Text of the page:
Volkswagen has been operating its Puebla, Mexico factory since 1967, which has since grown into Volkwagen’s largest factory outside of Germany, in an effort to drive down prices in the U.S where the SUV market is booming.
As of current, Volkswagen has produced more than 120,000 SUV’s alone in its Puebla factory and has also ramped up the production of other cars via manufacturing in Mexico, including Jetta, Golf, and Beetle.
4. Bombardier Inc.
Bombardier Inc., a Fortune Global 500 conglomerate company, is a Canadian multinational aerospace and transportation company and one of the largest manufacturers of business jets, regional airlines, mass transportation equipment, recreational equipment, and provider of financial services.
In 2011, Bombardier Inc., under CEO Alain Bellemare, made the decision to transfer the production of its Q400 wings, cockpit, and various other parts for its more costly turboprop planes to Mexico in an effort to rebuild a loss of revenue and cut supply chain costs that prevented them from rivaling with less expensive brands.
As of today, Bombardier has an estimated global share of about 30 percent for the aircraft and continues to strive for more via manufacturing in Mexico.
5. Brake Parts Inc.
Brake Parts Inc. is a leading global automotive aftermarket company and the premier manufacturer and supplier of brake system components.
In 2015, after losing profits on each pair of calipers produced due to the lower costs offered by competitors moving to Mexico, Brake Parts Inc. made the decision to invest in manufacturing in Mexico in order to keep up with the change taking place in the global community.
Currently, Brake Parts Inc.’s Nuevo Laredo facility employs over 200 people, as compared to the previous 134 people, at lower costs.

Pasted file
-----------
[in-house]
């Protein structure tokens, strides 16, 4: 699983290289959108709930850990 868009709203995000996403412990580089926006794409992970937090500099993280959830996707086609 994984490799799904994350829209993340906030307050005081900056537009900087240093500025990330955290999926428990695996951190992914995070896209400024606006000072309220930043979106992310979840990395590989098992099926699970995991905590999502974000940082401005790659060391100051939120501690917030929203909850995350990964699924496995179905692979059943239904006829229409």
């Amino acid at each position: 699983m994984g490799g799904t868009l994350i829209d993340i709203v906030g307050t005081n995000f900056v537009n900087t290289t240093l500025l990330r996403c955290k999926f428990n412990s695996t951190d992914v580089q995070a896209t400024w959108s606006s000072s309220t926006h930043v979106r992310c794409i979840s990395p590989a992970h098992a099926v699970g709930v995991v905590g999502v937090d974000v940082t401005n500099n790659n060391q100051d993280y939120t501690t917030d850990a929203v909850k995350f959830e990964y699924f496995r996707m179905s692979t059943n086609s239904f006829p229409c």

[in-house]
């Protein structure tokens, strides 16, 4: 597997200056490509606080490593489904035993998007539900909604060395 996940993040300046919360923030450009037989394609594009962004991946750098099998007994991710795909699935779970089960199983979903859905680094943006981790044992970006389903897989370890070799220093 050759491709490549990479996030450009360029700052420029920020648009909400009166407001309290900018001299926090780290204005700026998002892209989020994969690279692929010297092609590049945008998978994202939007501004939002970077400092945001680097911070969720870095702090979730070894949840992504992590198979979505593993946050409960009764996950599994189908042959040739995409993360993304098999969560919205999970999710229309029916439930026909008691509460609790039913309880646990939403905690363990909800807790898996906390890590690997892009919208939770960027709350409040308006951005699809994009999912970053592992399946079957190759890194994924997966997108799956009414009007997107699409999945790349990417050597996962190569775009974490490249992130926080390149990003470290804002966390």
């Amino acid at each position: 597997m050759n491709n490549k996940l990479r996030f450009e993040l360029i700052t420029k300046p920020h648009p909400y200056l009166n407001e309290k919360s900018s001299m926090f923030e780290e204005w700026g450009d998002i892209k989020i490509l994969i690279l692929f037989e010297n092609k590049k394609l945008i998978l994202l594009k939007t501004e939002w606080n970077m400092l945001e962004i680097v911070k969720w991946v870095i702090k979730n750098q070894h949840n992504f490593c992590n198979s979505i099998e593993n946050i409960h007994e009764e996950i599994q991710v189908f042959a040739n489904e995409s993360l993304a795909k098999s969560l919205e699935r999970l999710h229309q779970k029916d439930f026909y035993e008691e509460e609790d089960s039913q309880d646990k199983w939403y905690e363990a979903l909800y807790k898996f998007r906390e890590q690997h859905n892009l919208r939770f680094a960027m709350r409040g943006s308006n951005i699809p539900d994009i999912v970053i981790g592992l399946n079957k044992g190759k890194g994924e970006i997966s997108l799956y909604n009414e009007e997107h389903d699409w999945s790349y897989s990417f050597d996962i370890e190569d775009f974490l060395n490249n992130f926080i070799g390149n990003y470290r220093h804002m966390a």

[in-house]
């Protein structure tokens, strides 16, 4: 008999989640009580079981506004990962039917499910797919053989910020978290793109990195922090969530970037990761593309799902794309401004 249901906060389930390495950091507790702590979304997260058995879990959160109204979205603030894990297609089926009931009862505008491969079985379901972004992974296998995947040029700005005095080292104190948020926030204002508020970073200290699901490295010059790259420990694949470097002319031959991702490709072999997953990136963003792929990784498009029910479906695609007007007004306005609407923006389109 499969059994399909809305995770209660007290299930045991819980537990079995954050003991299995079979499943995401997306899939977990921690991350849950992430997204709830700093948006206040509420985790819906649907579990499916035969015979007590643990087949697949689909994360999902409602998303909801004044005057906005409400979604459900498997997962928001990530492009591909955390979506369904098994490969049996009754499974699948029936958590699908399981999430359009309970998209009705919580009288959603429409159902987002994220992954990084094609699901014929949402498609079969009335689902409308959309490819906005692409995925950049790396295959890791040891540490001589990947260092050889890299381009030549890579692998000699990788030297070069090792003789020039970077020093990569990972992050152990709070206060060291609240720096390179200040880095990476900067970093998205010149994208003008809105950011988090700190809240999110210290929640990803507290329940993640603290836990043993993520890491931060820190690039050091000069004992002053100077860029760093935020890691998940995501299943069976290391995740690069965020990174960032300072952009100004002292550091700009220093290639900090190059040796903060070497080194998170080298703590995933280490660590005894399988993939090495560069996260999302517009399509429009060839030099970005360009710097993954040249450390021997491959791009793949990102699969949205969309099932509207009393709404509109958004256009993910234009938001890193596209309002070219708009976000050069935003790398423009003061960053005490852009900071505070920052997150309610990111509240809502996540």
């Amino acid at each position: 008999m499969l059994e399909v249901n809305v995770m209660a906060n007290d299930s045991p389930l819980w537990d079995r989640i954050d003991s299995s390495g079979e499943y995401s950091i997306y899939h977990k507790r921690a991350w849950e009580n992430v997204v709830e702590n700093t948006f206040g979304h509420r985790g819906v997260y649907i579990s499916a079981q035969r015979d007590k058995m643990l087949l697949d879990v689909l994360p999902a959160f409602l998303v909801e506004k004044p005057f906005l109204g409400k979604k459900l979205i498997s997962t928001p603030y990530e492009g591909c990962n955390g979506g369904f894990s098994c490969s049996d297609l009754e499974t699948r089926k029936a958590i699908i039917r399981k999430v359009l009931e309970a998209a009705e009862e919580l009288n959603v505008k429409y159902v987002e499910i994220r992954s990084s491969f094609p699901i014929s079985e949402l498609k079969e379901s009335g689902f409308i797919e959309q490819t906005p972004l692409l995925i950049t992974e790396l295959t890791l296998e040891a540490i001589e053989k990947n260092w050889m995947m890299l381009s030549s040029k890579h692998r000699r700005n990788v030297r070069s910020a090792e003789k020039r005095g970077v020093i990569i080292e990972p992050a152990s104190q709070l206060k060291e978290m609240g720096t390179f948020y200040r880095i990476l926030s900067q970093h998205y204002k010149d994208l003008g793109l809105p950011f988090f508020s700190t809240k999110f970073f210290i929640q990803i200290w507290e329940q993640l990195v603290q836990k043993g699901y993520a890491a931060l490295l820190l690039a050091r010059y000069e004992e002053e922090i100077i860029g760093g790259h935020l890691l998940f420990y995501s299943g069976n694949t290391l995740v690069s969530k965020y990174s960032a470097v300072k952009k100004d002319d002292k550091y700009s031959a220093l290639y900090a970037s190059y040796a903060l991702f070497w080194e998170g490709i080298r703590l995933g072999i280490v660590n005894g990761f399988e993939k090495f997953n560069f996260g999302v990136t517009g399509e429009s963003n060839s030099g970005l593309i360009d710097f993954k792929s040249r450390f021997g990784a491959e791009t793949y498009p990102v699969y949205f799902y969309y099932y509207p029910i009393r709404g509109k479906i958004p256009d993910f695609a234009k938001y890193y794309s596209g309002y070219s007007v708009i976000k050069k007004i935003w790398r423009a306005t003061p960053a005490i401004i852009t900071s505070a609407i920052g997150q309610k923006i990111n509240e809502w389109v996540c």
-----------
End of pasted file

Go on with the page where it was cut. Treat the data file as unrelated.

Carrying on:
6. Rexnord Corp., Indianapolis
Rexnord Corp., Indianapolis is a leading manufacturer of industrial bearings.
About a year ago, Rexnord Corp. transferred production of industrial bearings at its Indianapolis facility to its existing Monterrey, Mexico facility in an effort to operate in a more cost effective manner.
Rexnord Corp has since realized an estimated savings of approximately 15.5 million per year in production costs.
7. Mondelez International
Mondelez International is an American confectioner’s food and beverage company based in Illinois. It consists of the global snack and food brands of the former Kraft Food Inc. and includes several billion dollar brands such as, Chips Ahoy!, Oreo, Belvita, Triscuit, Nabisco, Trident, Cadbury, and more.
In 2016, under CEO Irene Rosenfield, Mondelez International decided to transfer production of its Oreo brand product at its Southwest Chicago plant to facilities in Mexico in an effort to reduce supply chain costs and remain relevant in the global economy.
As of current, Mondelez International has mexico manufacturing companies in Salinas, Mexico, and has realized an estimated savings of 46 million per year.
In the end, the boom in manufacturing in Mexico has caused more companies to reevaluate their current business model in an effort to reduce costs, provide affordable products, and expand their growth in global markets, which in turn helps them remain competitive in the market.
If you are a company who has experience with manufacturing in Mexico, please feel free to share your insight with other investors.